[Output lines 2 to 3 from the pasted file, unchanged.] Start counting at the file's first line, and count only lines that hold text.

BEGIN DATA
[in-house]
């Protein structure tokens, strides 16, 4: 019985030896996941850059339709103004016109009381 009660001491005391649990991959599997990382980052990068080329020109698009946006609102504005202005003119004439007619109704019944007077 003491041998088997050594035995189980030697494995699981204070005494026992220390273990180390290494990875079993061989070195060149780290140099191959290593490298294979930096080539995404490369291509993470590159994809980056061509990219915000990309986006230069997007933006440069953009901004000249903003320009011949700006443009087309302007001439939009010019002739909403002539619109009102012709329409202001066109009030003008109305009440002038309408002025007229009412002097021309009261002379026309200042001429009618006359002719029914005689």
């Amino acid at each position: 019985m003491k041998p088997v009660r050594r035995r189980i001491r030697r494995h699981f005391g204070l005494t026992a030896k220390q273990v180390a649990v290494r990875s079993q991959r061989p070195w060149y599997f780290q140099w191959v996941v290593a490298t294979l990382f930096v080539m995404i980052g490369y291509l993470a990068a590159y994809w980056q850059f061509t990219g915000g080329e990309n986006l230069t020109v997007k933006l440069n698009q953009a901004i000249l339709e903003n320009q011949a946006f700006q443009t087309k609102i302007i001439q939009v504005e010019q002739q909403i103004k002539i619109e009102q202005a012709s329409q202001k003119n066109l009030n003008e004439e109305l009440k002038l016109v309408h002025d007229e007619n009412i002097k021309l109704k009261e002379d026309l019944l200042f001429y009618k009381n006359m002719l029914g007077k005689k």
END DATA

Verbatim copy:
């Protein structure tokens, strides 16, 4: 019985030896996941850059339709103004016109009381 009660001491005391649990991959599997990382980052990068080329020109698009946006609102504005202005003119004439007619109704019944007077 003491041998088997050594035995189980030697494995699981204070005494026992220390273990180390290494990875079993061989070195060149780290140099191959290593490298294979930096080539995404490369291509993470590159994809980056061509990219915000990309986006230069997007933006440069953009901004000249903003320009011949700006443009087309302007001439939009010019002739909403002539619109009102012709329409202001066109009030003008109305009440002038309408002025007229009412002097021309009261002379026309200042001429009618006359002719029914005689």
């Amino acid at each position: 019985m003491k041998p088997v009660r050594r035995r189980i001491r030697r494995h699981f005391g204070l005494t026992a030896k220390q273990v180390a649990v290494r990875s079993q991959r061989p070195w060149y599997f780290q140099w191959v996941v290593a490298t294979l990382f930096v080539m995404i980052g490369y291509l993470a990068a590159y994809w980056q850059f061509t990219g915000g080329e990309n986006l230069t020109v997007k933006l440069n698009q953009a901004i000249l339709e903003n320009q011949a946006f700006q443009t087309k609102i302007i001439q939009v504005e010019q002739q909403i103004k002539i619109e009102q202005a012709s329409q202001k003119n066109l009030n003008e004439e109305l009440k002038l016109v309408h002025d007229e007619n009412i002097k021309l109704k009261e002379d026309l019944l200042f001429y009618k009381n006359m002719l029914g007077k005689k």